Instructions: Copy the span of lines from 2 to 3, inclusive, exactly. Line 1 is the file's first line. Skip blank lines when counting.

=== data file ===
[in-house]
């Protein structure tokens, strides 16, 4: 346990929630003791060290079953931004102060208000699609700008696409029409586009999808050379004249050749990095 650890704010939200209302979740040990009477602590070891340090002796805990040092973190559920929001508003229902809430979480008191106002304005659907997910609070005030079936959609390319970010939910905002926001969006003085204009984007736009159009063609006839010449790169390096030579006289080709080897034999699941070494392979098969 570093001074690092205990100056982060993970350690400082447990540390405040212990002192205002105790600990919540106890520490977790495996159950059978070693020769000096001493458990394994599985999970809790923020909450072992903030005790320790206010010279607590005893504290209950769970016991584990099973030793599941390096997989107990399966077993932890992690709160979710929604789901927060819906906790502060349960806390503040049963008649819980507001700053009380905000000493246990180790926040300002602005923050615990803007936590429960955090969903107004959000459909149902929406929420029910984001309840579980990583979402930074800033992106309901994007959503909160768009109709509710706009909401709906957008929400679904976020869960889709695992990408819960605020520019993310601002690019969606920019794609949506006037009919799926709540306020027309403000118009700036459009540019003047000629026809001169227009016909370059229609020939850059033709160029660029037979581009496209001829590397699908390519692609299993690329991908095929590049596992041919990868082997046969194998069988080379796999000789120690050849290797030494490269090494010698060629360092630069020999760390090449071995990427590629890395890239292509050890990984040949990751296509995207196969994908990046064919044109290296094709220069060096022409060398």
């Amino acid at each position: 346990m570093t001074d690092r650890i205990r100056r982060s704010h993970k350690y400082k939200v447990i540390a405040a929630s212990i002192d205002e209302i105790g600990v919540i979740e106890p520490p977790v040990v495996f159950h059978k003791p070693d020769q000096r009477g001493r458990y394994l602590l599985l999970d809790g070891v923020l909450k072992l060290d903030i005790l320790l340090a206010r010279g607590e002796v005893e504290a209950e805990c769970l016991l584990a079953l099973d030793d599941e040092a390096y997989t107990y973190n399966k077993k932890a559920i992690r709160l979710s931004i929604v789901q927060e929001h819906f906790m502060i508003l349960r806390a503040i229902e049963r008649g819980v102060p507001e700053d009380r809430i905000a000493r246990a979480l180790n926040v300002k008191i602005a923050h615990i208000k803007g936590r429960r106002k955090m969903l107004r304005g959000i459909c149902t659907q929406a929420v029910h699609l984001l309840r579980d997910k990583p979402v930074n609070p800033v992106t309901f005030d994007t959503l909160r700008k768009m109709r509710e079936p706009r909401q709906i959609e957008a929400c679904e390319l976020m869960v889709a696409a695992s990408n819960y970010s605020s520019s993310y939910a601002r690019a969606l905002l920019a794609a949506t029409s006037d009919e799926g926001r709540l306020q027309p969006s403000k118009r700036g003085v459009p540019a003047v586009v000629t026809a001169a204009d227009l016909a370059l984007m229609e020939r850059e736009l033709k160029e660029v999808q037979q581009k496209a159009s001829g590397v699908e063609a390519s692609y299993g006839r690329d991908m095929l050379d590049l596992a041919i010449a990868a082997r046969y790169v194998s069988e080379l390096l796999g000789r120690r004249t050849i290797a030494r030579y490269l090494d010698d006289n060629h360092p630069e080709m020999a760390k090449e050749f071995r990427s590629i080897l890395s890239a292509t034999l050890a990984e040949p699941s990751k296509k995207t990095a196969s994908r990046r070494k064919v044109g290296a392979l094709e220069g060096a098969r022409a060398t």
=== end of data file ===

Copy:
């Protein structure tokens, strides 16, 4: 346990929630003791060290079953931004102060208000699609700008696409029409586009999808050379004249050749990095 650890704010939200209302979740040990009477602590070891340090002796805990040092973190559920929001508003229902809430979480008191106002304005659907997910609070005030079936959609390319970010939910905002926001969006003085204009984007736009159009063609006839010449790169390096030579006289080709080897034999699941070494392979098969 570093001074690092205990100056982060993970350690400082447990540390405040212990002192205002105790600990919540106890520490977790495996159950059978070693020769000096001493458990394994599985999970809790923020909450072992903030005790320790206010010279607590005893504290209950769970016991584990099973030793599941390096997989107990399966077993932890992690709160979710929604789901927060819906906790502060349960806390503040049963008649819980507001700053009380905000000493246990180790926040300002602005923050615990803007936590429960955090969903107004959000459909149902929406929420029910984001309840579980990583979402930074800033992106309901994007959503909160768009109709509710706009909401709906957008929400679904976020869960889709695992990408819960605020520019993310601002690019969606920019794609949506006037009919799926709540306020027309403000118009700036459009540019003047000629026809001169227009016909370059229609020939850059033709160029660029037979581009496209001829590397699908390519692609299993690329991908095929590049596992041919990868082997046969194998069988080379796999000789120690050849290797030494490269090494010698060629360092630069020999760390090449071995990427590629890395890239292509050890990984040949990751296509995207196969994908990046064919044109290296094709220069060096022409060398």
């Amino acid at each position: 346990m570093t001074d690092r650890i205990r100056r982060s704010h993970k350690y400082k939200v447990i540390a405040a929630s212990i002192d205002e209302i105790g600990v919540i979740e106890p520490p977790v040990v495996f159950h059978k003791p070693d020769q000096r009477g001493r458990y394994l602590l599985l999970d809790g070891v923020l909450k072992l060290d903030i005790l320790l340090a206010r010279g607590e002796v005893e504290a209950e805990c769970l016991l584990a079953l099973d030793d599941e040092a390096y997989t107990y973190n399966k077993k932890a559920i992690r709160l979710s931004i929604v789901q927060e929001h819906f906790m502060i508003l349960r806390a503040i229902e049963r008649g819980v102060p507001e700053d009380r809430i905000a000493r246990a979480l180790n926040v300002k008191i602005a923050h615990i208000k803007g936590r429960r106002k955090m969903l107004r304005g959000i459909c149902t659907q929406a929420v029910h699609l984001l309840r579980d997910k990583p979402v930074n609070p800033v992106t309901f005030d994007t959503l909160r700008k768009m109709r509710e079936p706009r909401q709906i959609e957008a929400c679904e390319l976020m869960v889709a696409a695992s990408n819960y970010s605020s520019s993310y939910a601002r690019a969606l905002l920019a794609a949506t029409s006037d009919e799926g926001r709540l306020q027309p969006s403000k118009r700036g003085v459009p540019a003047v586009v000629t026809a001169a204009d227009l016909a370059l984007m229609e020939r850059e736009l033709k160029e660029v999808q037979q581009k496209a159009s001829g590397v699908e063609a390519s692609y299993g006839r690329d991908m095929l050379d590049l596992a041919i010449a990868a082997r046969y790169v194998s069988e080379l390096l796999g000789r120690r004249t050849i290797a030494r030579y490269l090494d010698d006289n060629h360092p630069e080709m020999a760390k090449e050749f071995r990427s590629i080897l890395s890239a292509t034999l050890a990984e040949p699941s990751k296509k995207t990095a196969s994908r990046r070494k064919v044109g290296a392979l094709e220069g060096a098969r022409a060398t």